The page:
Our last visit to Aira Force Waterfall near Ullswater in the Lake District was not very successful photo wise….as it was both tipping it down with rain and howling a gale! Happily on our return yesterday, the weather was a lot kinder. We decided to park in the lake shore village of Glenridding and take the steamer the short 20 minute journey to the newly erected Aira Force Pier. The steamers themselves have been pleasure cruising along and around Ullswater for 150 years, and weather permitting , operate 363 days of the year.
We bought return tickets from Glenridding Pier House for £8 each and sat and waited with a nice warming brew. There is a coffee shop and gift shop in the pier house as well as lots of local information. Presently our steamer, The Lady Dorothy , arrived to take us to Aira Force.
We sat out on deck and admired the passing scenery. Ullswater is the Lake District’s second largest lake and the daffodils that grow on the bank at Glencoyne Bay are said to have inspired Wordsworth’s poem ‘Daffodils’. The mighty Helvellyn mountain range provided a magnificent backdrop and the waters were tranquil and deep.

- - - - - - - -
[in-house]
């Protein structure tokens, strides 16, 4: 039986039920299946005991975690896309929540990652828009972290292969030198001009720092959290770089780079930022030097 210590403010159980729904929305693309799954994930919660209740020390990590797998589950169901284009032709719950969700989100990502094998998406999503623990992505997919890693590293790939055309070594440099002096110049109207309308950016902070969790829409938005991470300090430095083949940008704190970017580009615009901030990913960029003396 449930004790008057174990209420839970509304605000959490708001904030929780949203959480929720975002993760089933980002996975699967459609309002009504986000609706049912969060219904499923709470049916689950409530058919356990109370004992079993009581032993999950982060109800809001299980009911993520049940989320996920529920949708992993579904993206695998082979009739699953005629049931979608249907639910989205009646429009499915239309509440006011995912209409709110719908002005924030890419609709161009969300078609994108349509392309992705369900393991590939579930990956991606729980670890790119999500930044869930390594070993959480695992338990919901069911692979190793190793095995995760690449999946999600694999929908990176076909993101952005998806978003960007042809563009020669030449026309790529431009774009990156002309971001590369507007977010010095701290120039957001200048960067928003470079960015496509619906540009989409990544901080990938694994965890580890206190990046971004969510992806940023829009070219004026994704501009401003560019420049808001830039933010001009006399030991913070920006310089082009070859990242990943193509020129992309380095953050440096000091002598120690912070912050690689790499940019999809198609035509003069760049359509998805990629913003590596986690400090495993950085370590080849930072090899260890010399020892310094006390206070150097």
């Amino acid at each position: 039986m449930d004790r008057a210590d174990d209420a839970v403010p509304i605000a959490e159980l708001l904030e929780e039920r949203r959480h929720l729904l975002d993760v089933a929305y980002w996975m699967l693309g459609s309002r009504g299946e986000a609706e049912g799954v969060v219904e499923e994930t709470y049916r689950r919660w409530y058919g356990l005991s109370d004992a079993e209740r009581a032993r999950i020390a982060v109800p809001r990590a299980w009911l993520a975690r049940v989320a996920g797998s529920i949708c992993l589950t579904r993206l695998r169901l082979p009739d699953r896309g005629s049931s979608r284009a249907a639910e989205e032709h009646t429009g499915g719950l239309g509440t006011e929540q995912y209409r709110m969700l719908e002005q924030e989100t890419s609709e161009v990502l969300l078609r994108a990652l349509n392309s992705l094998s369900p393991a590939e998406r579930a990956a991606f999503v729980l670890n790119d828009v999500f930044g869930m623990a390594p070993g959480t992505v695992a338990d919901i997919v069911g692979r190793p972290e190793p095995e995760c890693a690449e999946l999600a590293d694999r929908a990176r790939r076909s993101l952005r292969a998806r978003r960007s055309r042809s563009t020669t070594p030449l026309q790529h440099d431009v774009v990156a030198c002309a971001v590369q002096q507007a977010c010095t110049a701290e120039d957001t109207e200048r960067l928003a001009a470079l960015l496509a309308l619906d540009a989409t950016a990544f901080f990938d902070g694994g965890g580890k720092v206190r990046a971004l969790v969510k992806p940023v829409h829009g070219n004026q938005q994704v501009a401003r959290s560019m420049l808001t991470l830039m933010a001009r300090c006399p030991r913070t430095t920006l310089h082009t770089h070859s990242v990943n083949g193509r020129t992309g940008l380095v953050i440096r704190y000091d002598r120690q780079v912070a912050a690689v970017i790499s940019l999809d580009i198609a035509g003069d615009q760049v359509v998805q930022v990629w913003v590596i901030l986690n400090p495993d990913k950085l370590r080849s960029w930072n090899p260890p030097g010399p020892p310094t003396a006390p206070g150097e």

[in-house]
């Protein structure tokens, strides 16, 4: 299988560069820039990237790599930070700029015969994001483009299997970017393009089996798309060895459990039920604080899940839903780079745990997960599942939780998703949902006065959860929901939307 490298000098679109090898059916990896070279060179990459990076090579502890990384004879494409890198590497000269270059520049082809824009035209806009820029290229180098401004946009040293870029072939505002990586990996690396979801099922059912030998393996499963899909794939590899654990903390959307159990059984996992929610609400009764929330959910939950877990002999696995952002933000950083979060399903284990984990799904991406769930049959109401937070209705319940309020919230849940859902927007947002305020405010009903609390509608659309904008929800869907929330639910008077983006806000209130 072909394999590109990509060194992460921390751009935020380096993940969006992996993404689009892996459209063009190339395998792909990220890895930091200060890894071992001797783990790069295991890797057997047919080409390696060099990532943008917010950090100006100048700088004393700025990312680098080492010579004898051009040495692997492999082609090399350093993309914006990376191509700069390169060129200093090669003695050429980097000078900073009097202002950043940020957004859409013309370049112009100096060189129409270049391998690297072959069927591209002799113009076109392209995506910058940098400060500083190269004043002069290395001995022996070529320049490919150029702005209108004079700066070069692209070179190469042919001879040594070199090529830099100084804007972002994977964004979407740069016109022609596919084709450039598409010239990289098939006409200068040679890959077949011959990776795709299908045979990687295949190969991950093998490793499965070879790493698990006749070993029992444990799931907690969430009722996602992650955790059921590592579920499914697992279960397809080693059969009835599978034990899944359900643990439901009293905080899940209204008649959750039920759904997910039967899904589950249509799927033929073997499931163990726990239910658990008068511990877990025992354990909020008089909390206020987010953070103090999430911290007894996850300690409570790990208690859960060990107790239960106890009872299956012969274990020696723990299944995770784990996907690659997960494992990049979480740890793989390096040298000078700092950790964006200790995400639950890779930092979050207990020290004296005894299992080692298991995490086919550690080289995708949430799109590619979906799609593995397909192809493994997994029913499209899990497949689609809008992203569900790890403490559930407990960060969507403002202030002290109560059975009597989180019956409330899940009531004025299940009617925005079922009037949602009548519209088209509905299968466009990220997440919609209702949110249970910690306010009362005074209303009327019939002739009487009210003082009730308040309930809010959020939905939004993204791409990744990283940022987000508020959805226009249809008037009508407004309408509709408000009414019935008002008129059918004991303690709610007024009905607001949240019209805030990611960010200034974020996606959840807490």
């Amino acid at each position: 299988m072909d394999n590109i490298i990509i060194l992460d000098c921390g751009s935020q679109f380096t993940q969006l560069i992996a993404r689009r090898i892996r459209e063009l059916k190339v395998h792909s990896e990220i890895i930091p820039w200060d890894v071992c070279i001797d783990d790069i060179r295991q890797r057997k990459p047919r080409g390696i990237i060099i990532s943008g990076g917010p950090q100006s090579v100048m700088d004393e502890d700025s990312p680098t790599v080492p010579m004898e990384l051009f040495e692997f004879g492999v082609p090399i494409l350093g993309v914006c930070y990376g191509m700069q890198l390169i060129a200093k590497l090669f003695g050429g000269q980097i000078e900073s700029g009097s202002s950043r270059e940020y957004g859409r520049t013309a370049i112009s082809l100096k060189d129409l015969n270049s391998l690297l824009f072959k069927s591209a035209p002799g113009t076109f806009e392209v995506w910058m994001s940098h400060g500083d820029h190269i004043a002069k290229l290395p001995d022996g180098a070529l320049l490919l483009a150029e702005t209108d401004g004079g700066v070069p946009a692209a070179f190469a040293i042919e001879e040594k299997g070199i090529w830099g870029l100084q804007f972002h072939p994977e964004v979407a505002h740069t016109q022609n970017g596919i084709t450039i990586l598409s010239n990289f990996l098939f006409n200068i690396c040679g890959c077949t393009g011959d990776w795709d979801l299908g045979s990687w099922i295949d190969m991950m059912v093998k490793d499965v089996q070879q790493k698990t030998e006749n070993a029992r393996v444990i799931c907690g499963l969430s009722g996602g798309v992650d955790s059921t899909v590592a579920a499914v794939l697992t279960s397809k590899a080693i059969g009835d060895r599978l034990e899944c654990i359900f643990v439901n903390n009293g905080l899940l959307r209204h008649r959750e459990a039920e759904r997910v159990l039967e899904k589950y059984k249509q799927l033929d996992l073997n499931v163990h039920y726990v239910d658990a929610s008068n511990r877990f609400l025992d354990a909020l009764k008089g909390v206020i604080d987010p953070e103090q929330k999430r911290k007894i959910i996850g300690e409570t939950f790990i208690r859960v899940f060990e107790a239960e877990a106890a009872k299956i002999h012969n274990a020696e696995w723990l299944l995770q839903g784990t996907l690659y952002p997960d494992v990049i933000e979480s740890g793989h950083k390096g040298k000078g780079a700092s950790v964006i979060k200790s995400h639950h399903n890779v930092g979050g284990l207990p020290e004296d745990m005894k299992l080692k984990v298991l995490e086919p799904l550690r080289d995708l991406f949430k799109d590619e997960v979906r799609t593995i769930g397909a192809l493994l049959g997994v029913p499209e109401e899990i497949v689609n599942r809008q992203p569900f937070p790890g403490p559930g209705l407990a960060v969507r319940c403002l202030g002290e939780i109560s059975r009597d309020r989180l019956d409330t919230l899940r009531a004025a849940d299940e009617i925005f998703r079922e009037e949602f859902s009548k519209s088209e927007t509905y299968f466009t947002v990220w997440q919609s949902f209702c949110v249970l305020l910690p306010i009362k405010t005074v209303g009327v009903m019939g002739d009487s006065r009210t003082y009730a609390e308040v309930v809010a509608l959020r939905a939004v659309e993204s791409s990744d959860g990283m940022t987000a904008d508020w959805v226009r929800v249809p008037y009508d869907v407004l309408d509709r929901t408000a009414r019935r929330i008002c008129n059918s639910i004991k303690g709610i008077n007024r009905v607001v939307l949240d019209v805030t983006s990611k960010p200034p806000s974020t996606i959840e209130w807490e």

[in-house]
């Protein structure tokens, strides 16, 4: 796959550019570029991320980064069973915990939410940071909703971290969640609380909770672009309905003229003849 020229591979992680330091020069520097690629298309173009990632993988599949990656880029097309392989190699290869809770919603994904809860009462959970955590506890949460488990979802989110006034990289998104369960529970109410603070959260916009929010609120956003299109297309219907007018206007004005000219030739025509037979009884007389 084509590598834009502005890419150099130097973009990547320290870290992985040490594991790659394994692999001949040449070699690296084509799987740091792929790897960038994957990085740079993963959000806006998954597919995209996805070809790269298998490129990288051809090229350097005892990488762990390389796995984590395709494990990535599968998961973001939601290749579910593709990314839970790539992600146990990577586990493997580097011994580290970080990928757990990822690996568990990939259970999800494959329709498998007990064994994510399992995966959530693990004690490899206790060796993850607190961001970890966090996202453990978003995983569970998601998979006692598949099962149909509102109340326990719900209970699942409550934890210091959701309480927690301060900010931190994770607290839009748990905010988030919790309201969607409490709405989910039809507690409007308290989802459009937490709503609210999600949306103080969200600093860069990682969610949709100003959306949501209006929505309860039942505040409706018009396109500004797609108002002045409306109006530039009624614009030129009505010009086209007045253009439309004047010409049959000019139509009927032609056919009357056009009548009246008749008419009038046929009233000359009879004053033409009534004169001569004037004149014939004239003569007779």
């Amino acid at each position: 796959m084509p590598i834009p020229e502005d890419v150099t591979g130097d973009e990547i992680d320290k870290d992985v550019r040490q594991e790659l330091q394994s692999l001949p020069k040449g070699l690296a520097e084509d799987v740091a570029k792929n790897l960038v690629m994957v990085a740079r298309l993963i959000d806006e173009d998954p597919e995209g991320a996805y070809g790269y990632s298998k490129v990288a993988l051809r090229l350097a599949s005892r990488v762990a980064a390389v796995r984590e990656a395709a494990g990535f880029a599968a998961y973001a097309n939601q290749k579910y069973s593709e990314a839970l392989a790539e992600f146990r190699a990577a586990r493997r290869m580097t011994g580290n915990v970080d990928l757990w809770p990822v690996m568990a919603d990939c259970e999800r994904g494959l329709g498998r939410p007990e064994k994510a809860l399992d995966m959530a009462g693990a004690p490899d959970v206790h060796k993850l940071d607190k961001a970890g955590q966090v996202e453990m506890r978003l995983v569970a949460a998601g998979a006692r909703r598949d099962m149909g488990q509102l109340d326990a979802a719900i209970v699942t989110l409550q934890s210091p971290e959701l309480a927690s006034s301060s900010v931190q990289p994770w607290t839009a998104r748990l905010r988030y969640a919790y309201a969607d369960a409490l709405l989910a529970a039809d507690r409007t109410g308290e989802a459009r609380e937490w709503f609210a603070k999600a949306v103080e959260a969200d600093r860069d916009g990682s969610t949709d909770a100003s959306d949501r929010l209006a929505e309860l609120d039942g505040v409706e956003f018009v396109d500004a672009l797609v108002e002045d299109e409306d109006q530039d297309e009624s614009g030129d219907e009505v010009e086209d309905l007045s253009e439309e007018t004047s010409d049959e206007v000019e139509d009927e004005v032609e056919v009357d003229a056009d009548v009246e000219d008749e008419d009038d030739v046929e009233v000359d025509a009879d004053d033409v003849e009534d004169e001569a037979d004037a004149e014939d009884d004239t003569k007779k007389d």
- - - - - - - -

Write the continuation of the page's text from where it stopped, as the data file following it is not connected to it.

Aira Force Waterfall tumbles a lengthy 65ft and can be reached via a stroll through pretty woodland. There are wooden walkways, gravel footpaths and ornate stone bridges. We looked out for the many different trees on the tree trail and Hugo enjoyed dipping in and out of the babbling brook. 🙂
The name Aira comes from the Old Norse ‘ river at the gravel bank’ and Force is a derivation of the Old Norse word ‘ fors’ meaning Waterfall. So Aira Force is apparently a waterfall on the gravel-bank river. Head further into the woodland to discover the less dramatic High Force.
There is a National Trust shop and tea room on site. We had a spot of lunch and another walk before heading back to catch the steamer. 🙂